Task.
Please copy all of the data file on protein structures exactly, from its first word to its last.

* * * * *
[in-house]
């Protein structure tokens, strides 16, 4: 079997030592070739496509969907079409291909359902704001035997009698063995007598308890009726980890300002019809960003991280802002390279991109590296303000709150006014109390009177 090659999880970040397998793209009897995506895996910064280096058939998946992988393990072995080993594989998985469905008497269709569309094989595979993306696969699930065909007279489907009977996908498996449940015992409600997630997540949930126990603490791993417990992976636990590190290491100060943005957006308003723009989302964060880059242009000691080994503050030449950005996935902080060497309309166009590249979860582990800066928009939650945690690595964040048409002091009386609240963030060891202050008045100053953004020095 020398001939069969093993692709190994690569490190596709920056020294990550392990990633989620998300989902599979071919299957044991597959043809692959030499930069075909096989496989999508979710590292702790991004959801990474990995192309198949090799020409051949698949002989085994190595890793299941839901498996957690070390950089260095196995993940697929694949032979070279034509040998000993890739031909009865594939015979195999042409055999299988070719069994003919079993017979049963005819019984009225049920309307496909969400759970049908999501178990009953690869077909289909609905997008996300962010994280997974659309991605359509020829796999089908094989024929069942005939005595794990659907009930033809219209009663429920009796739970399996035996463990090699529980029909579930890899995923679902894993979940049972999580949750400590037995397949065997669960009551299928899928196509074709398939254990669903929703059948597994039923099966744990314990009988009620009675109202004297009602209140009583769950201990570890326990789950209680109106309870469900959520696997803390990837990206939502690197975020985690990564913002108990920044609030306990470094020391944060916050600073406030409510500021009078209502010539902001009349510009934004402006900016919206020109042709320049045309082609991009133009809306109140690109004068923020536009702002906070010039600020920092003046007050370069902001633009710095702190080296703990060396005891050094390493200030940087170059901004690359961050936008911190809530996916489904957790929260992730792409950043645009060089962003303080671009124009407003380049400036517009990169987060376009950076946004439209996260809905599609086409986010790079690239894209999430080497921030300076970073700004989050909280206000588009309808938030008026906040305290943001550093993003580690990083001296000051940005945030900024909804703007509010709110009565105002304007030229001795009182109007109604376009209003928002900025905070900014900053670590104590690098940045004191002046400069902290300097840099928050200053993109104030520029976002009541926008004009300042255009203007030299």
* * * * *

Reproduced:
[in-house]
């Protein structure tokens, strides 16, 4: 079997030592070739496509969907079409291909359902704001035997009698063995007598308890009726980890300002019809960003991280802002390279991109590296303000709150006014109390009177 090659999880970040397998793209009897995506895996910064280096058939998946992988393990072995080993594989998985469905008497269709569309094989595979993306696969699930065909007279489907009977996908498996449940015992409600997630997540949930126990603490791993417990992976636990590190290491100060943005957006308003723009989302964060880059242009000691080994503050030449950005996935902080060497309309166009590249979860582990800066928009939650945690690595964040048409002091009386609240963030060891202050008045100053953004020095 020398001939069969093993692709190994690569490190596709920056020294990550392990990633989620998300989902599979071919299957044991597959043809692959030499930069075909096989496989999508979710590292702790991004959801990474990995192309198949090799020409051949698949002989085994190595890793299941839901498996957690070390950089260095196995993940697929694949032979070279034509040998000993890739031909009865594939015979195999042409055999299988070719069994003919079993017979049963005819019984009225049920309307496909969400759970049908999501178990009953690869077909289909609905997008996300962010994280997974659309991605359509020829796999089908094989024929069942005939005595794990659907009930033809219209009663429920009796739970399996035996463990090699529980029909579930890899995923679902894993979940049972999580949750400590037995397949065997669960009551299928899928196509074709398939254990669903929703059948597994039923099966744990314990009988009620009675109202004297009602209140009583769950201990570890326990789950209680109106309870469900959520696997803390990837990206939502690197975020985690990564913002108990920044609030306990470094020391944060916050600073406030409510500021009078209502010539902001009349510009934004402006900016919206020109042709320049045309082609991009133009809306109140690109004068923020536009702002906070010039600020920092003046007050370069902001633009710095702190080296703990060396005891050094390493200030940087170059901004690359961050936008911190809530996916489904957790929260992730792409950043645009060089962003303080671009124009407003380049400036517009990169987060376009950076946004439209996260809905599609086409986010790079690239894209999430080497921030300076970073700004989050909280206000588009309808938030008026906040305290943001550093993003580690990083001296000051940005945030900024909804703007509010709110009565105002304007030229001795009182109007109604376009209003928002900025905070900014900053670590104590690098940045004191002046400069902290300097840099928050200053993109104030520029976002009541926008004009300042255009203007030299």